“We are doing everything we can to make it easy for people to make their appointments and get their vaccinations easy,” Pan said, adding that you can also call Walgreen’s toll-free number to make an appointment.

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Now is the time to get ready for flu season.

Sarah Teo / CNET

It’s safe to get COVID and flu vaccinations at the same time

The CDC has confirmed that it is safe to get the flu shot and the COVID vaccine in the same session. (Vaccine maker Moderna is already working on a Combined COVID-19 Vaccine/Influenza Vaccine, but that combo won’t be available this year.)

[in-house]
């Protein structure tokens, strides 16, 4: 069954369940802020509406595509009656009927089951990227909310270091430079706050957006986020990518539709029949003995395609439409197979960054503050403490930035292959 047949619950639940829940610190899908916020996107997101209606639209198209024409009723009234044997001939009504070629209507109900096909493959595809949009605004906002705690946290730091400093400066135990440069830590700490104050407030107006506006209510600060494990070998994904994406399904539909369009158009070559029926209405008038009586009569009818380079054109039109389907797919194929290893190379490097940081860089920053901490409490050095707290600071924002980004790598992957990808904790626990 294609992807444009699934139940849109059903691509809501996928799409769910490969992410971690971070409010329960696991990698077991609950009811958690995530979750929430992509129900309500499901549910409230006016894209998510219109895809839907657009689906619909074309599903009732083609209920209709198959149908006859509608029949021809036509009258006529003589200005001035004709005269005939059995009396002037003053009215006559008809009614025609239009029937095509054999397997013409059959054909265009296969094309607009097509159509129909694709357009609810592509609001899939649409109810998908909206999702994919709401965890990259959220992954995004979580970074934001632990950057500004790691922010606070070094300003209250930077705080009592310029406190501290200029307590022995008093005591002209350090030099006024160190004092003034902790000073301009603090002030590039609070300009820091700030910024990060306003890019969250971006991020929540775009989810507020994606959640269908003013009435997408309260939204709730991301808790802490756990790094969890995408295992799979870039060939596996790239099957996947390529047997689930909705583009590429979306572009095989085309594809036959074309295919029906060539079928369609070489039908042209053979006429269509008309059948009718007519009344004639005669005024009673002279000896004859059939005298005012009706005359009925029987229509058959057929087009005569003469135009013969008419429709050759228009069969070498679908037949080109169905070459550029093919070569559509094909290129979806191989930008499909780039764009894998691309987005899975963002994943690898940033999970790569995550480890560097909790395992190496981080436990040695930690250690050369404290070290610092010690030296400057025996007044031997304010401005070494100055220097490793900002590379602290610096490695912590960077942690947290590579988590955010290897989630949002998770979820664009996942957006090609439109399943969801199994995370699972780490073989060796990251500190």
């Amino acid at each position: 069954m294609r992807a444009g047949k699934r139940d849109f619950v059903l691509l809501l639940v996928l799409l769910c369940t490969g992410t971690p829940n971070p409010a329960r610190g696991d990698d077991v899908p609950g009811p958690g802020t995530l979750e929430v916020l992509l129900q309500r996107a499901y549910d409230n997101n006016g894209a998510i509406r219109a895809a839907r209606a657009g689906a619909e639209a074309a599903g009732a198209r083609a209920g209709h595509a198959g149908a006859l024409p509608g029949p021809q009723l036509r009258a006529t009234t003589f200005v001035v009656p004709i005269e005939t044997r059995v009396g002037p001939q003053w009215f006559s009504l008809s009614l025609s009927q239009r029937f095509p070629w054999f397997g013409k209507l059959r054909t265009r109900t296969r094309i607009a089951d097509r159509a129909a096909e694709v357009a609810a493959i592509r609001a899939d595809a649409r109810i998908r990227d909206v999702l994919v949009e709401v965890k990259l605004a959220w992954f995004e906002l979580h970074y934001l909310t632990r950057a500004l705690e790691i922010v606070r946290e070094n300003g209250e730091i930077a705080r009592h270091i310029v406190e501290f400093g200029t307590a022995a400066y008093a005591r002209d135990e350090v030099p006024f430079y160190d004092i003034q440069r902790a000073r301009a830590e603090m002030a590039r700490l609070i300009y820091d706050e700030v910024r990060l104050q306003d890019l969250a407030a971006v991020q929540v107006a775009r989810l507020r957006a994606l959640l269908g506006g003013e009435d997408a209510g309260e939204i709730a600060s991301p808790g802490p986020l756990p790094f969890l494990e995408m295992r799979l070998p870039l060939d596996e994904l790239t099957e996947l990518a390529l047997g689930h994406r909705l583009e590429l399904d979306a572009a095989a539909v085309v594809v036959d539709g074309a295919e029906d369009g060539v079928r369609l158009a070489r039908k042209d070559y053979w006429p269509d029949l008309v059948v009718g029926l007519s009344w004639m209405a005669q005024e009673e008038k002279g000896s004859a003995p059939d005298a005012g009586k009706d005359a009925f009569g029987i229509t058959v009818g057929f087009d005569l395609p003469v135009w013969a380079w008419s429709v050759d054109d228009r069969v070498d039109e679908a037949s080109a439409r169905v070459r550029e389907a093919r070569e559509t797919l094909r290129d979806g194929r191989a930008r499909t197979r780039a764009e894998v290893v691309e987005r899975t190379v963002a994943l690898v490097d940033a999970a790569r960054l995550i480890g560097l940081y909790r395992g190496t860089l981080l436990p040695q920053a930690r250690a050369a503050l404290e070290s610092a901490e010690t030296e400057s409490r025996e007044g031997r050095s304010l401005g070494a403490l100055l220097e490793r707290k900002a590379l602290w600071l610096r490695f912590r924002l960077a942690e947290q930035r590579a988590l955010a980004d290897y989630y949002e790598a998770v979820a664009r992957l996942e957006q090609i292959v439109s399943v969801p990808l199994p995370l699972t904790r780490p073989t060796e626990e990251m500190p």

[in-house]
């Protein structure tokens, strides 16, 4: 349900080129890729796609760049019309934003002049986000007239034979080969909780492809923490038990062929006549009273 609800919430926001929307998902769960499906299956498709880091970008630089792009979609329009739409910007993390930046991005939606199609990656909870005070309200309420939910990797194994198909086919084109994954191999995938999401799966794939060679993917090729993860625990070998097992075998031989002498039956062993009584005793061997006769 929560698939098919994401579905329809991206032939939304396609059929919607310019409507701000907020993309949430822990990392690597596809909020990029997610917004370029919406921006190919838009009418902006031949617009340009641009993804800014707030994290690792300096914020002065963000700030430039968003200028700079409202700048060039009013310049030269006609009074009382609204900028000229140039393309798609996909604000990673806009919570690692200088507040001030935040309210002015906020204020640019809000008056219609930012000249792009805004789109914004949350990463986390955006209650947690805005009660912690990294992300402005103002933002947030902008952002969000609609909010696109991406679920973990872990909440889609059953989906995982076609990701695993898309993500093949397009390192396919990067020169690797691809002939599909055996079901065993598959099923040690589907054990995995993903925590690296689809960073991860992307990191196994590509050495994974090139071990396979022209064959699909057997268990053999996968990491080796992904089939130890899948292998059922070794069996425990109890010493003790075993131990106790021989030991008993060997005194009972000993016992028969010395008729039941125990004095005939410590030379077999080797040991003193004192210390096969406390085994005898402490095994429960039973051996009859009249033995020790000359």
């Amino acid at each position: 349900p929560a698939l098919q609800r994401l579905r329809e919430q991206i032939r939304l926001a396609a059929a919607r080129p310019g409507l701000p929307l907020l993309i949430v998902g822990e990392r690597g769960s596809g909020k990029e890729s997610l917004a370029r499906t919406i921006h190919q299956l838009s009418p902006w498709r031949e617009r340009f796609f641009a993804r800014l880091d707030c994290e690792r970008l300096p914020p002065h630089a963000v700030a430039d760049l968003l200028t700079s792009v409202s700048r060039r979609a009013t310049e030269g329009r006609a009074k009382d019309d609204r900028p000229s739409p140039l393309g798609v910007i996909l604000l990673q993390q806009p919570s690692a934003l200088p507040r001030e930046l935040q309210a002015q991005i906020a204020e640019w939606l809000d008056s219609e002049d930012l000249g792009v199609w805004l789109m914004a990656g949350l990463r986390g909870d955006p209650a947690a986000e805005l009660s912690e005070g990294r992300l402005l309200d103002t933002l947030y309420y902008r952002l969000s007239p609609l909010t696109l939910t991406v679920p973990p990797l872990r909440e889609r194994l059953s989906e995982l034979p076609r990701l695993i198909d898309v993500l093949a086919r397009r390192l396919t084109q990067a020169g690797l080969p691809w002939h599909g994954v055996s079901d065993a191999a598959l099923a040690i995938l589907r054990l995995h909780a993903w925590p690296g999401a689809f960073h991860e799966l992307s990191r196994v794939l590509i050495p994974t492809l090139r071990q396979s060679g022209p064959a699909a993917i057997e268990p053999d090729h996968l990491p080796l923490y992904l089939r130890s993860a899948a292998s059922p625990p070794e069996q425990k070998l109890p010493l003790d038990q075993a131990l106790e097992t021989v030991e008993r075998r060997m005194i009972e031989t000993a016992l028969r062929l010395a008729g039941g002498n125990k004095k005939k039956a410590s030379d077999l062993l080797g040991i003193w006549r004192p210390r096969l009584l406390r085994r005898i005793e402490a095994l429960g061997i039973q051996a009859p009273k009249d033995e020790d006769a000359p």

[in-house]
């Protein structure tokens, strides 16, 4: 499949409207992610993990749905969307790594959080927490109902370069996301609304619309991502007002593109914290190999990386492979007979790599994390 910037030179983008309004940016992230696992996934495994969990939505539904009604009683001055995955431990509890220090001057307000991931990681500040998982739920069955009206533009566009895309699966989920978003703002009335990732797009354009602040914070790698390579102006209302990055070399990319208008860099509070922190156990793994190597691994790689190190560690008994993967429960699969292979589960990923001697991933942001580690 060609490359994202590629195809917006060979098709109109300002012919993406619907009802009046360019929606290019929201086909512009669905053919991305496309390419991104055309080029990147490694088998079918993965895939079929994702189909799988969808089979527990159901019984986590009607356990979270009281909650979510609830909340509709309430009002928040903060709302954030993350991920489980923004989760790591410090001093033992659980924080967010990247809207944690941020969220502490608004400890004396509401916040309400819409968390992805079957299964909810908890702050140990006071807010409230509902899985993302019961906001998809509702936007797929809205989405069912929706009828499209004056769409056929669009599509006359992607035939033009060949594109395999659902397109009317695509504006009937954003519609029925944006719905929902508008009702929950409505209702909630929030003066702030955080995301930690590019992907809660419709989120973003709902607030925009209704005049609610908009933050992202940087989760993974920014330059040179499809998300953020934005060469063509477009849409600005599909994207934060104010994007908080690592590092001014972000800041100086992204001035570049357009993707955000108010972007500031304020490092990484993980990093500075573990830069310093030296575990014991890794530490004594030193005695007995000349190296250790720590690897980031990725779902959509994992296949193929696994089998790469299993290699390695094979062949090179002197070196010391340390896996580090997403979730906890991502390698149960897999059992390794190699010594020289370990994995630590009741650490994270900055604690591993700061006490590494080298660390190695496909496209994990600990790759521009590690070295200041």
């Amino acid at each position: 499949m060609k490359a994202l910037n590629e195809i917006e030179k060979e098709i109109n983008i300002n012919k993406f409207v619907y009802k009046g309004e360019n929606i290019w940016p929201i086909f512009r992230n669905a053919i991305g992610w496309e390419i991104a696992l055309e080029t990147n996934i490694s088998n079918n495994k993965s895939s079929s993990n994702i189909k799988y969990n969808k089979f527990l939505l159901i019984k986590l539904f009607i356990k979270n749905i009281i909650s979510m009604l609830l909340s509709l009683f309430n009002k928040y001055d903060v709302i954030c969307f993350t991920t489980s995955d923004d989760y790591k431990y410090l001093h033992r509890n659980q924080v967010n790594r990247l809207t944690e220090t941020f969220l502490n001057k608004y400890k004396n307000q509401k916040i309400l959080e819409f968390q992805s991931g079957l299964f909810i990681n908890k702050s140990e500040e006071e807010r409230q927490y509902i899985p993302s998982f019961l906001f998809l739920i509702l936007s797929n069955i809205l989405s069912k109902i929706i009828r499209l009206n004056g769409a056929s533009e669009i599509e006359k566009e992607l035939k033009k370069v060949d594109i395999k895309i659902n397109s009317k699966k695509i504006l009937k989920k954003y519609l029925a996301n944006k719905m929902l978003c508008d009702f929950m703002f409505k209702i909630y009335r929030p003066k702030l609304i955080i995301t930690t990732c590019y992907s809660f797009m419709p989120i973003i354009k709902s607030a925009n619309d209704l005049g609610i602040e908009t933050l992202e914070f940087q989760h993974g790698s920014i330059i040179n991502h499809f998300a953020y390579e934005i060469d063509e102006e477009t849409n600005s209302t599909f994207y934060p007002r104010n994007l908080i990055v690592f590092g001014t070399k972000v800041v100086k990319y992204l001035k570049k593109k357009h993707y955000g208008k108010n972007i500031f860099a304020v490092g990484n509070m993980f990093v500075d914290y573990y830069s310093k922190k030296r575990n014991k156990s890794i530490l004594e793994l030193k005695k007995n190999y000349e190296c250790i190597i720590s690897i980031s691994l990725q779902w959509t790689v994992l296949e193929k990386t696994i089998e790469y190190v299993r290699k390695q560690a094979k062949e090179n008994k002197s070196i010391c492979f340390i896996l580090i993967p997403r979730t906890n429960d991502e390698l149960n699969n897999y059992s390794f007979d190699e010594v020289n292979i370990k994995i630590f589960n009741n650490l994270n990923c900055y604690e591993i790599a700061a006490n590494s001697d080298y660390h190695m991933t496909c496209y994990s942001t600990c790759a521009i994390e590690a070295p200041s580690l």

And don’t worry about more serious side effects with the four-part flu vaccine: Whether the shot uses three or four ingredients, the typical form Side effects It should be the same, said Chen Hong, a UCSF physician. They include redness or swelling at the injection site, muscle aches, mild fever, headache and nausea, all of which should go away after a few days.

do you want more? We have exposed our falsehood 9 myths about the flu vaccine Explain how to find out if you have Flu, COVID or common cold.

The information in this article is for educational and informational purposes only and is not intended to provide health or medical advice. Always consult a physician or other qualified healthcare provider with any questions you may have about a medical condition or health goals.